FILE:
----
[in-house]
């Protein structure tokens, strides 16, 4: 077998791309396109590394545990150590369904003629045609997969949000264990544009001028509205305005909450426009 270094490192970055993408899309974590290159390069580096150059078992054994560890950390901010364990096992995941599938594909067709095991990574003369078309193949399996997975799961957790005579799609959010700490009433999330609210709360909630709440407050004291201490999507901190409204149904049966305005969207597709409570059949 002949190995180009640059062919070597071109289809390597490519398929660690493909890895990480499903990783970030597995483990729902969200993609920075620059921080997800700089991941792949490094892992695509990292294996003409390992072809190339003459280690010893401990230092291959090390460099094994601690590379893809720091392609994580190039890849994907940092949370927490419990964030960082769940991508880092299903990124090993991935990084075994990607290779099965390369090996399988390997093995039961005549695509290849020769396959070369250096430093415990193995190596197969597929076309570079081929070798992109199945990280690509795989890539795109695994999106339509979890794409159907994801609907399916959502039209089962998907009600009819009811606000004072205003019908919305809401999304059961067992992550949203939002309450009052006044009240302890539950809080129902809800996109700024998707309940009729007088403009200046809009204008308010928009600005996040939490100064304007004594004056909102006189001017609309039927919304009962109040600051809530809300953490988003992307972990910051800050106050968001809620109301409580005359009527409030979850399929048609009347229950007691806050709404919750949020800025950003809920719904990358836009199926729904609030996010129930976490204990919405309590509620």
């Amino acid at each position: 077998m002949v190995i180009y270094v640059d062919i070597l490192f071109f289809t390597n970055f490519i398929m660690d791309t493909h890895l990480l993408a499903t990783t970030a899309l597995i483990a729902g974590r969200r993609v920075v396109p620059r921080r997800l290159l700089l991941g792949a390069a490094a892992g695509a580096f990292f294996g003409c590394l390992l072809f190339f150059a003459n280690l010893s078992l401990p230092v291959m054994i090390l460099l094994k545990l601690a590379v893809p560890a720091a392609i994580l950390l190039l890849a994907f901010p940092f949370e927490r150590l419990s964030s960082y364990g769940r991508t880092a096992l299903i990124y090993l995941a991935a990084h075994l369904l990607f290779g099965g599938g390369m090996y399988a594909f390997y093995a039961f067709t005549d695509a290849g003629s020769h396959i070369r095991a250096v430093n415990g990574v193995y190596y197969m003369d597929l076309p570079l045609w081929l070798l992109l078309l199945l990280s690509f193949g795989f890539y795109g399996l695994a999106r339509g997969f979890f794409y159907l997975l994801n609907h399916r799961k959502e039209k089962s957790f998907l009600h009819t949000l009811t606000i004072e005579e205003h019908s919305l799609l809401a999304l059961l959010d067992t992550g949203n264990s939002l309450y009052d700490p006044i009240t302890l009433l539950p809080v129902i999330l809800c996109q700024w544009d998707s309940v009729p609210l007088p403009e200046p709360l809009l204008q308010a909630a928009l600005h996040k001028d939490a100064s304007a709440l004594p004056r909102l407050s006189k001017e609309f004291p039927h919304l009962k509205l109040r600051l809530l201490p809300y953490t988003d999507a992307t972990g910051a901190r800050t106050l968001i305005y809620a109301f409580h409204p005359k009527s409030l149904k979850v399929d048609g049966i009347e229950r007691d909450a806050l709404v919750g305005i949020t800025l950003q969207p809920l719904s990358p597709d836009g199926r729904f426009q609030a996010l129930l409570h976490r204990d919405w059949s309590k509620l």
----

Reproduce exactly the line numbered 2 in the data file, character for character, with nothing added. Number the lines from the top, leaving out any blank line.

């Protein structure tokens, strides 16, 4: 077998791309396109590394545990150590369904003629045609997969949000264990544009001028509205305005909450426009 270094490192970055993408899309974590290159390069580096150059078992054994560890950390901010364990096992995941599938594909067709095991990574003369078309193949399996997975799961957790005579799609959010700490009433999330609210709360909630709440407050004291201490999507901190409204149904049966305005969207597709409570059949 002949190995180009640059062919070597071109289809390597490519398929660690493909890895990480499903990783970030597995483990729902969200993609920075620059921080997800700089991941792949490094892992695509990292294996003409390992072809190339003459280690010893401990230092291959090390460099094994601690590379893809720091392609994580190039890849994907940092949370927490419990964030960082769940991508880092299903990124090993991935990084075994990607290779099965390369090996399988390997093995039961005549695509290849020769396959070369250096430093415990193995190596197969597929076309570079081929070798992109199945990280690509795989890539795109695994999106339509979890794409159907994801609907399916959502039209089962998907009600009819009811606000004072205003019908919305809401999304059961067992992550949203939002309450009052006044009240302890539950809080129902809800996109700024998707309940009729007088403009200046809009204008308010928009600005996040939490100064304007004594004056909102006189001017609309039927919304009962109040600051809530809300953490988003992307972990910051800050106050968001809620109301409580005359009527409030979850399929048609009347229950007691806050709404919750949020800025950003809920719904990358836009199926729904609030996010129930976490204990919405309590509620």